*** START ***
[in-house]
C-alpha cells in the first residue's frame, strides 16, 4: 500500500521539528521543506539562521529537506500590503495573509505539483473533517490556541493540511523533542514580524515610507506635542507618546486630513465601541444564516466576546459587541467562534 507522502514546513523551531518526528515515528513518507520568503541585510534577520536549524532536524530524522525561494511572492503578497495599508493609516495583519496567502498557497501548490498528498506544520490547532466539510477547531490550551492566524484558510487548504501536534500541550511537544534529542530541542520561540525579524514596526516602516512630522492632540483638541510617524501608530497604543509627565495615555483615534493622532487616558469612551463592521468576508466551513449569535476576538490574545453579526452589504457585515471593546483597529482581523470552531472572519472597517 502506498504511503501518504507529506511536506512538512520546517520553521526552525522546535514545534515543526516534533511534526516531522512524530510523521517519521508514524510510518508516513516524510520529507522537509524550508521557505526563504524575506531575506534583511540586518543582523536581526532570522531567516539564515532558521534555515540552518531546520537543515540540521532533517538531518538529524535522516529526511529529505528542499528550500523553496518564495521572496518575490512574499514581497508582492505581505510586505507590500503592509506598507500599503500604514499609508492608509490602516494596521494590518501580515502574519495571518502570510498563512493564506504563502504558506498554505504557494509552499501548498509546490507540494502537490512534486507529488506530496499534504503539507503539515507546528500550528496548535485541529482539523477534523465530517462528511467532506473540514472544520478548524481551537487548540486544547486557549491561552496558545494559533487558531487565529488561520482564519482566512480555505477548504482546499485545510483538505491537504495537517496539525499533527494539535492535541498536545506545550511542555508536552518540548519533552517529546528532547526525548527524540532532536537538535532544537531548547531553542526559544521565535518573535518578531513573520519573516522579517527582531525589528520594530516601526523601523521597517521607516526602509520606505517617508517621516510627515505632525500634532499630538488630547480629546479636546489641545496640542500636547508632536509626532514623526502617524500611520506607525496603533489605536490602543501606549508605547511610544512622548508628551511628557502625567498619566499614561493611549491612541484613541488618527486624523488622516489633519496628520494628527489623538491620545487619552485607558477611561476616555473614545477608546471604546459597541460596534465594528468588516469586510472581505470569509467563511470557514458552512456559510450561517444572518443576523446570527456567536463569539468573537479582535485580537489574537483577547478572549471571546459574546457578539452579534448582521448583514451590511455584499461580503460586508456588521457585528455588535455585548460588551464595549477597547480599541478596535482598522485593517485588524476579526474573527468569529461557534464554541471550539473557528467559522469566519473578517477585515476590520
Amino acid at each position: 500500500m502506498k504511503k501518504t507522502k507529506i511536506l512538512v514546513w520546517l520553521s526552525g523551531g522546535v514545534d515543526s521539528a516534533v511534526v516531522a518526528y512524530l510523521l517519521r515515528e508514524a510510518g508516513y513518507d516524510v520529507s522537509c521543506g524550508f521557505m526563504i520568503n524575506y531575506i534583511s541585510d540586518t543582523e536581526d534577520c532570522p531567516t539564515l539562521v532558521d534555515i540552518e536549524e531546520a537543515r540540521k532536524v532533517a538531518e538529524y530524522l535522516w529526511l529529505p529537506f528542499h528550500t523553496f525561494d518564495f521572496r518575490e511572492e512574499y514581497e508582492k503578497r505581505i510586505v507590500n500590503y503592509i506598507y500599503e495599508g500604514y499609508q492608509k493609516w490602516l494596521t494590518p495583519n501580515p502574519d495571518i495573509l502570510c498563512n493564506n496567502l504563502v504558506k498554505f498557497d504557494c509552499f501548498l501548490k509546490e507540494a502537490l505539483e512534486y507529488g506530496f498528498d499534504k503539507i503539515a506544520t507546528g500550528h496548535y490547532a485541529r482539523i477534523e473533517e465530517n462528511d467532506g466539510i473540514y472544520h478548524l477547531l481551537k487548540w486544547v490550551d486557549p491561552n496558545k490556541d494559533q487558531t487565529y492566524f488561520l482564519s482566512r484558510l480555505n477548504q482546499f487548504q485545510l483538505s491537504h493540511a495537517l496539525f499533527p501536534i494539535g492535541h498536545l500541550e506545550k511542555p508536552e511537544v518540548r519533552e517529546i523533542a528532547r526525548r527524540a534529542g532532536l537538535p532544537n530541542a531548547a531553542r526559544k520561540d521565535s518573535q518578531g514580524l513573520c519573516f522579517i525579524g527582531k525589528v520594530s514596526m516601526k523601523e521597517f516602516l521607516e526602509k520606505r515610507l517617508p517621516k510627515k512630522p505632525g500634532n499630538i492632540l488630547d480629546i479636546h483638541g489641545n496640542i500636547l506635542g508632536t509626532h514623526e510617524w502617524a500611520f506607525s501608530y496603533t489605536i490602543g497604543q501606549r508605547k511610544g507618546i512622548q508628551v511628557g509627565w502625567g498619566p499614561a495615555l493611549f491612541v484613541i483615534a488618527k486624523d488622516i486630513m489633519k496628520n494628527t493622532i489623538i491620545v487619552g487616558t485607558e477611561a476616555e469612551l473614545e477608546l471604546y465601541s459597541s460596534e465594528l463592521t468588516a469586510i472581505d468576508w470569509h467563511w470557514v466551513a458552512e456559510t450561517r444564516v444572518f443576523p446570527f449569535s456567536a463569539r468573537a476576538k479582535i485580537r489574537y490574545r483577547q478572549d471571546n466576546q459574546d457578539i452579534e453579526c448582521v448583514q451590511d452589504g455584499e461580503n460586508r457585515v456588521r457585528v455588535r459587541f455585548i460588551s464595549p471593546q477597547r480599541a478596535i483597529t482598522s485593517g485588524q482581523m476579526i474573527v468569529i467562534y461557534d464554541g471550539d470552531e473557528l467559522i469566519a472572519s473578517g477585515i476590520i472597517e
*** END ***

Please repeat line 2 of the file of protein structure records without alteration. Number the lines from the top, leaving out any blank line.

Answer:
C-alpha cells in the first residue's frame, strides 16, 4: 500500500521539528521543506539562521529537506500590503495573509505539483473533517490556541493540511523533542514580524515610507506635542507618546486630513465601541444564516466576546459587541467562534 507522502514546513523551531518526528515515528513518507520568503541585510534577520536549524532536524530524522525561494511572492503578497495599508493609516495583519496567502498557497501548490498528498506544520490547532466539510477547531490550551492566524484558510487548504501536534500541550511537544534529542530541542520561540525579524514596526516602516512630522492632540483638541510617524501608530497604543509627565495615555483615534493622532487616558469612551463592521468576508466551513449569535476576538490574545453579526452589504457585515471593546483597529482581523470552531472572519472597517 502506498504511503501518504507529506511536506512538512520546517520553521526552525522546535514545534515543526516534533511534526516531522512524530510523521517519521508514524510510518508516513516524510520529507522537509524550508521557505526563504524575506531575506534583511540586518543582523536581526532570522531567516539564515532558521534555515540552518531546520537543515540540521532533517538531518538529524535522516529526511529529505528542499528550500523553496518564495521572496518575490512574499514581497508582492505581505510586505507590500503592509506598507500599503500604514499609508492608509490602516494596521494590518501580515502574519495571518502570510498563512493564506504563502504558506498554505504557494509552499501548498509546490507540494502537490512534486507529488506530496499534504503539507503539515507546528500550528496548535485541529482539523477534523465530517462528511467532506473540514472544520478548524481551537487548540486544547486557549491561552496558545494559533487558531487565529488561520482564519482566512480555505477548504482546499485545510483538505491537504495537517496539525499533527494539535492535541498536545506545550511542555508536552518540548519533552517529546528532547526525548527524540532532536537538535532544537531548547531553542526559544521565535518573535518578531513573520519573516522579517527582531525589528520594530516601526523601523521597517521607516526602509520606505517617508517621516510627515505632525500634532499630538488630547480629546479636546489641545496640542500636547508632536509626532514623526502617524500611520506607525496603533489605536490602543501606549508605547511610544512622548508628551511628557502625567498619566499614561493611549491612541484613541488618527486624523488622516489633519496628520494628527489623538491620545487619552485607558477611561476616555473614545477608546471604546459597541460596534465594528468588516469586510472581505470569509467563511470557514458552512456559510450561517444572518443576523446570527456567536463569539468573537479582535485580537489574537483577547478572549471571546459574546457578539452579534448582521448583514451590511455584499461580503460586508456588521457585528455588535455585548460588551464595549477597547480599541478596535482598522485593517485588524476579526474573527468569529461557534464554541471550539473557528467559522469566519473578517477585515476590520